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obviously, there is a lot of uncertainty about what will happen to productivity growth, but productivity growth could stay along for some time. society in many parts of the world that could depress this neutral rate. i think all of us are involved in a process of constantly reevaluating where is that neutral rate going. what you see is a downward shift in the assessment overtime in the sense that maybe more of what is causing this neutral rick to be low, are factors that will not be disappearing, but will be part of the new normal. an assessment that the neutral rate will move up somewhat, but it has been coming down, and i think it continues to be marked lower. and it is highly uncertain.
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>> the median participant forecast for the fed funds are for 2017, 2018 came down quite dramatically. this stands in contrast with the 2016 meeting forecast. as you mentioned, there were six participants who saw only one rate hike this year. can you comment on what it would toe for two rate increases be the likely or appropriate policy path? about this disconnect between the median view and the view of, say, the voting members of the committee -- if there is one, i should add. not going to i am
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comment on participants versus voters. policy, thenetary monetary policy, but we are looking at several years, we should show the public of the views are of all the participants in the committee, especially given voting rotates every year. that is a decision we made. but you asked me what it would take to have two increases. the committee, as a whole, never discusses how many increases we should have this year or next year. that is not a decision we are making as a committee. we are making decisions on a meeting by meeting basis and trying to give a sense to the public of what we are looking for and what the basis of a decision will be.
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all,indicated, first of international uncertainties loom large here. , the u.k.ed brexit decision, obviously, how that turns out is something that will factor into future decisions. we are also looking at the prospects for economic growth and continued progress in the labor market. the forecast that you see in the scp and statement indicates the committee expects to have moderate growth, 2% growth suggests healthy growth for the rest of the year and a pickup in growth for the second quarter. we expect to see continuing progress in the labor market. we had questions about the growth outlook, because we did see slower growth in the fourth quarter and in the first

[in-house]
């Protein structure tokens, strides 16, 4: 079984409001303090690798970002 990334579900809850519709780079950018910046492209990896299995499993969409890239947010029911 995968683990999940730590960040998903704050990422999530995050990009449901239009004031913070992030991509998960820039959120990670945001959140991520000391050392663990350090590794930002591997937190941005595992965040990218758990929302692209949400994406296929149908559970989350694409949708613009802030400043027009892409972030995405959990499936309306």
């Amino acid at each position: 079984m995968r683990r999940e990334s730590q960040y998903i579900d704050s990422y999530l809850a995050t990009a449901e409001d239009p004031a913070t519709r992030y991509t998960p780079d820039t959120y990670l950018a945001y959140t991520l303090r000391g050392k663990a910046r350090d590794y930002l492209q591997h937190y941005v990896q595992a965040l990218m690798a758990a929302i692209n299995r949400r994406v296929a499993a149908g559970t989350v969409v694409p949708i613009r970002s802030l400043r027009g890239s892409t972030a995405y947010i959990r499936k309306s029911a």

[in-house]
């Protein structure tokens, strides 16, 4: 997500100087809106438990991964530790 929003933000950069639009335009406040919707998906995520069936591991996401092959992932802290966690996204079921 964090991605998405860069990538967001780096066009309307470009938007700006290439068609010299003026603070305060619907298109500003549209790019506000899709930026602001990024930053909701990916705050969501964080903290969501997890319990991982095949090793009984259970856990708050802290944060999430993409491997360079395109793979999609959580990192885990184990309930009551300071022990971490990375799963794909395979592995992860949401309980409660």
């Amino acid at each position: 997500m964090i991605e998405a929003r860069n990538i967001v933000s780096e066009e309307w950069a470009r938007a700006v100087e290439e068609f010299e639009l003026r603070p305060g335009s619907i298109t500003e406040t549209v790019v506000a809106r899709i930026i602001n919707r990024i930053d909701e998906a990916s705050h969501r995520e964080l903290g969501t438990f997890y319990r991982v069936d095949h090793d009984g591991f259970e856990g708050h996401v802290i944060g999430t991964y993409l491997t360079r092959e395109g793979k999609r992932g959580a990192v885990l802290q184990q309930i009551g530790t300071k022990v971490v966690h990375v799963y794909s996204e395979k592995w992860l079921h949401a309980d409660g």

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quarter. slowdown,ct to the that seemed to be out of line with fundamentals. weexpected it to pick up and have seen good evidence that it has picked up. but now the labor market appears to have slowed down. ourselves thatre the underlying momentum in the economy has not diminished. said, we will be carefully assessing data on the labor to make sure job gains are going to continue with a pace sufficient to result in further improvement of the labor market. we will be watching the spending data to make sure growth is picking up in line with our expectations. of course, with respect to inflation, we are constantly evaluating whether or not incoming information is roughly